Authors: François Millo, Viktorija Todorovska
When I visit a new vacation spot, particularly one as captivating as Provence, I come home laden with gifts and souvenirs that remind me of my time away. My favorite ones are long-lasting and usable on a regular basis.
For example, I once stayed at a hotel where the in-room toothpaste was flavored with grapefruit. Though odd at first, I soon began looking forward to it. So on my way to the airport I stopped by a Drug Store and bought two or three tubes of the stuff. For months I was reminded of France at least twice a day!
If you like this idea, but aren’t sure you want Grapefruit-flavored dentifrice, you’ll find that a good regional cook book is an excellent alternative. It can provide a lifetime of experiences that will pull you back into vacation mode from the time you begin shopping for ingredients until you finish drying the last dish.
But finding a good one can be a challenge – even if the translation is adequate, old-world cooks often under-communicate techniques that they’re taught shortly after suckling but are unfamiliar to those outside the region. And books by New World authors often miss the authenticity you fell in love with in situ.
Enter Millo and Todorovska, the authors of “Provence Food & Wine, the Art of Living”. Born and raised in Provence, Millo is a talented photographer (not surprisingly, the photos in this book are captivating) and enthusiastic advocate of his region. His partner in this project is a Chicago-based cookbook author, food and wine educator, and owner of the food, wine and travel company www.oliviacooking.com. Together, they’ve put together a book that is part travel brochure, part history book, part photo book and part cookbook. All-in-all, it’s a nice way to spend an evening or two.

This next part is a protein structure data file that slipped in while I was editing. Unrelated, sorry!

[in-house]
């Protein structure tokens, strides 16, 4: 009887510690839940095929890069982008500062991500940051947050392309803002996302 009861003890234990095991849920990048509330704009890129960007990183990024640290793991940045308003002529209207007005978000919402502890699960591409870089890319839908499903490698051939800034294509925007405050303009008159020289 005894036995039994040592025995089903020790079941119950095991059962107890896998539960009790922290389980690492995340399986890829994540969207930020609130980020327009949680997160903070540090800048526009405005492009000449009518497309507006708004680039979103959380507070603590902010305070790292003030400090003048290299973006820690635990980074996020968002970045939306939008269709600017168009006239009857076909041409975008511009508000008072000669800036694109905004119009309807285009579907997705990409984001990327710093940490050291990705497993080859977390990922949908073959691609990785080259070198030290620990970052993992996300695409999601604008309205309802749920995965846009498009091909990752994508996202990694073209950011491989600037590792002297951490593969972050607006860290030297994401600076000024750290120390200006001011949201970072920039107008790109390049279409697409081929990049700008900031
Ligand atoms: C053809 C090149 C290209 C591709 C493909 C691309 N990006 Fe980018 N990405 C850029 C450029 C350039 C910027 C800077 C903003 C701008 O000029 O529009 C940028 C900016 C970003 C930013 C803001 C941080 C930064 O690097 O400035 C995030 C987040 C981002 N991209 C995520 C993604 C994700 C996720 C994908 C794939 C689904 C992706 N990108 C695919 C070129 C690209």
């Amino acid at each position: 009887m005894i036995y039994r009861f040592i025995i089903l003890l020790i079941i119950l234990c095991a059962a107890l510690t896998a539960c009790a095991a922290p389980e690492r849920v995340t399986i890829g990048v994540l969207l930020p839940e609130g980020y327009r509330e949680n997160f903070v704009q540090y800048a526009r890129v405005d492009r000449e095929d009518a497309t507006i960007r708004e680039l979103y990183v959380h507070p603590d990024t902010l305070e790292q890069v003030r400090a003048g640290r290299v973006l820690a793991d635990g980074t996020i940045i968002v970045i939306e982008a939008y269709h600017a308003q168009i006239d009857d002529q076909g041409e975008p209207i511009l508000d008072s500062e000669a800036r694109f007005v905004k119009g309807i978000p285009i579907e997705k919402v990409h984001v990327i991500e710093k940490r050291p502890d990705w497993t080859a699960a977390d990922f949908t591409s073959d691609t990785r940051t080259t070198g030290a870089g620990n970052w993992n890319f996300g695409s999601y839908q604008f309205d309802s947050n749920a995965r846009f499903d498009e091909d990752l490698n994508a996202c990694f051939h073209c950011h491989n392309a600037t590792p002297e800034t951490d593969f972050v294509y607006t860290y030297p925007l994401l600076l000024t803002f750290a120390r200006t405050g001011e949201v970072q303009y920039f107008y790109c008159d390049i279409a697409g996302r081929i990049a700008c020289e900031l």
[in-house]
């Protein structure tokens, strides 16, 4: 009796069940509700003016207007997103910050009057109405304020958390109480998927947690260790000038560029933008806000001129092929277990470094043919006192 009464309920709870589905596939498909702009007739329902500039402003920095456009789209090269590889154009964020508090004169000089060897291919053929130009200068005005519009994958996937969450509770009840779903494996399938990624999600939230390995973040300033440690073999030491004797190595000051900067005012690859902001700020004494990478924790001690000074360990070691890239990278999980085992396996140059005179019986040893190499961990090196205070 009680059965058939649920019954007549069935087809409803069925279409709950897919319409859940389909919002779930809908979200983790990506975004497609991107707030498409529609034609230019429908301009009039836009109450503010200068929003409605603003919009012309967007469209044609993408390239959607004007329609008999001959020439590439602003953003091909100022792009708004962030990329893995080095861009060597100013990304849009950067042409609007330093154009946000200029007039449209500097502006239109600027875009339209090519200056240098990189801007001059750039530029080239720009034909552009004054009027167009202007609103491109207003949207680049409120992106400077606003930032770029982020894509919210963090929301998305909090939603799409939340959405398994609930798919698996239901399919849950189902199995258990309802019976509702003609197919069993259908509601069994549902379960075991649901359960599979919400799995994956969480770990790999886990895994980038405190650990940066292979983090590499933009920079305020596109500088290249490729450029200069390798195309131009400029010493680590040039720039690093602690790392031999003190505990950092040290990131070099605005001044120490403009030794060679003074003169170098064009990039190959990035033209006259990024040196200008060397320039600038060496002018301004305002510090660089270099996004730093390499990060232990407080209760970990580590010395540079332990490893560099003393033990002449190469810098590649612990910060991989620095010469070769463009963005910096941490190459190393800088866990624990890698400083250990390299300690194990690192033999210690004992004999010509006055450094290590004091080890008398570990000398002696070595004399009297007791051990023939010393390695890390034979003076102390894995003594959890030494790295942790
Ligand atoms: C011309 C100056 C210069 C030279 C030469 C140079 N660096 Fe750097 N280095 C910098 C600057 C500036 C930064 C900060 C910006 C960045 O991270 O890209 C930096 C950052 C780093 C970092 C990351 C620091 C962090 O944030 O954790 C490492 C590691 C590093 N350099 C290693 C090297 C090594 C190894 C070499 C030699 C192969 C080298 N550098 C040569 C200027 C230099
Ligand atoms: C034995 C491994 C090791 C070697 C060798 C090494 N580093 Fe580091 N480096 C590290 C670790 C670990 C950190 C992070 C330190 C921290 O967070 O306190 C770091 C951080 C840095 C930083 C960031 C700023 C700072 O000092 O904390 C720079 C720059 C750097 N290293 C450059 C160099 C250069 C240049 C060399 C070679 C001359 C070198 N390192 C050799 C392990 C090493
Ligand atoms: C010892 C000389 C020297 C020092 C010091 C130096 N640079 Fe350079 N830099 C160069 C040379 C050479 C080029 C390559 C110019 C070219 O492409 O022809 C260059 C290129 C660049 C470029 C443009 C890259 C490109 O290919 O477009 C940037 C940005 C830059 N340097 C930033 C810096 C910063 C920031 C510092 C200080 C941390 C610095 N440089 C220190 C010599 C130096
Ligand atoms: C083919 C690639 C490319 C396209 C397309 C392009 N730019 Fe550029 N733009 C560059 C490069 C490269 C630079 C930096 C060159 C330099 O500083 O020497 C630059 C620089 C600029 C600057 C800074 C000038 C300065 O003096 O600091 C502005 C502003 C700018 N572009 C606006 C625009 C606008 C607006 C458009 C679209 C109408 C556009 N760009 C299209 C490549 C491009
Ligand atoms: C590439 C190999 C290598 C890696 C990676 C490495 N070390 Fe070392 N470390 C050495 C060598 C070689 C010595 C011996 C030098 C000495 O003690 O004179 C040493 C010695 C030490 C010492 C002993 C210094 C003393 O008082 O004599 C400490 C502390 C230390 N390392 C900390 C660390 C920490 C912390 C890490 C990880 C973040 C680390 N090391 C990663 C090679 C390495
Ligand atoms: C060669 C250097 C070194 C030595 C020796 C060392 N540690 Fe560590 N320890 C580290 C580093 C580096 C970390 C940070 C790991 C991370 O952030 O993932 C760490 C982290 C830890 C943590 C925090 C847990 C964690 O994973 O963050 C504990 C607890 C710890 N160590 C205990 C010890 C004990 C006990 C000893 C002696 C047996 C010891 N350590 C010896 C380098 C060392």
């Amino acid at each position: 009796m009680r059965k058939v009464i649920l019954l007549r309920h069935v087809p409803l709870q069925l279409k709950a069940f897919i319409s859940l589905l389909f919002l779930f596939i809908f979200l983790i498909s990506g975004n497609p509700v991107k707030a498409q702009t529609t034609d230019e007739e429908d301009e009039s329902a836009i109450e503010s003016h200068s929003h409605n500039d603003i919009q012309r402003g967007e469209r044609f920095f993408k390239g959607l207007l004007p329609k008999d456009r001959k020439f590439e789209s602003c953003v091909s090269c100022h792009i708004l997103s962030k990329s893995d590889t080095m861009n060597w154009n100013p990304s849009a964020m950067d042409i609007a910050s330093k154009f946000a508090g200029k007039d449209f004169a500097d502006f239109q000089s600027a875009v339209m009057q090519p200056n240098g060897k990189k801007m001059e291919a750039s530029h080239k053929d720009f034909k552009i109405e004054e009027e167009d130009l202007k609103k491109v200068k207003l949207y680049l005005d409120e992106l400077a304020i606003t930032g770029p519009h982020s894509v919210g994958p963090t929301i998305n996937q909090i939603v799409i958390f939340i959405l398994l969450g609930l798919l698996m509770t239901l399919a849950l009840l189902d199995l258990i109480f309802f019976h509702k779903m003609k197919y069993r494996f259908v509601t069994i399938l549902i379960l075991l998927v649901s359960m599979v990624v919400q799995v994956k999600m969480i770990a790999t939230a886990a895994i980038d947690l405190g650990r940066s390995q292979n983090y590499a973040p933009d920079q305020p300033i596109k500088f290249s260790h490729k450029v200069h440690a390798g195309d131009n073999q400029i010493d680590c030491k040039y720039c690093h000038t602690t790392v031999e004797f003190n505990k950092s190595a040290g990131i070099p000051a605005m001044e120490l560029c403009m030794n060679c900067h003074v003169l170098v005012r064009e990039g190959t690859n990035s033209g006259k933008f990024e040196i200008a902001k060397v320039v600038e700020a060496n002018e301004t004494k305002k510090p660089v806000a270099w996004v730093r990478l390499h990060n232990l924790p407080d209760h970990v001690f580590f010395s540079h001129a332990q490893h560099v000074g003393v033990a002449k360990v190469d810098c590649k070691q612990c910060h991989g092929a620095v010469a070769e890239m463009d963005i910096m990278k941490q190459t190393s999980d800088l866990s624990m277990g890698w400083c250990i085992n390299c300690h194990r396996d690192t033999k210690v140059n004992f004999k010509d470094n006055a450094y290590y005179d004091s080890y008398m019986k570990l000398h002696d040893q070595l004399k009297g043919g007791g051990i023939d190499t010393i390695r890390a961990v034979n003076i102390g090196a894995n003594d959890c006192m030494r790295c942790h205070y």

The recipes offer some easy dishes ideal for light mid-week meals as well as some more complex meals that are a better fit for a weekend, if your schedule looks anything like ours. But over-all, this is the best collection of regional dishes I’ve seen in my two decades of casual searching for such things, and for this I thank the authors.
As for the wine, the book comes with a helpful map of the Provence AOCs, and covers each one in enough detail to belie Todorovska’s wine educator chops. But the authors primary passion is clearly Provençal Rosé. And who can blame them?! These wines are dry, perfect for a hot summer day and, due to their good acidity and mid-weight body, pair beautifully with a huge range of dishes. Plus, they’ve been enjoying ~40% YOY sales growth over the past few years. So yes, they are very worthy of emphasis. If you were in pursuit of the coarse, spicy reds from this region, you’ll find they’ve gotten rather short shrift, however.
In summary, this book is not for everyone, but if you love Provence, if you love the food and wine of the region, and you want to bring them into your home on a regular basis, I don’t think you’ll ever be disappointed that you separated with the reasonable $20 fee – available at Surrey Books.
P.S. No compensation was received in exchange for this review. A complimentary copy of the book was provided by the publisher for my consideration, but the choice to review it was entirely mine.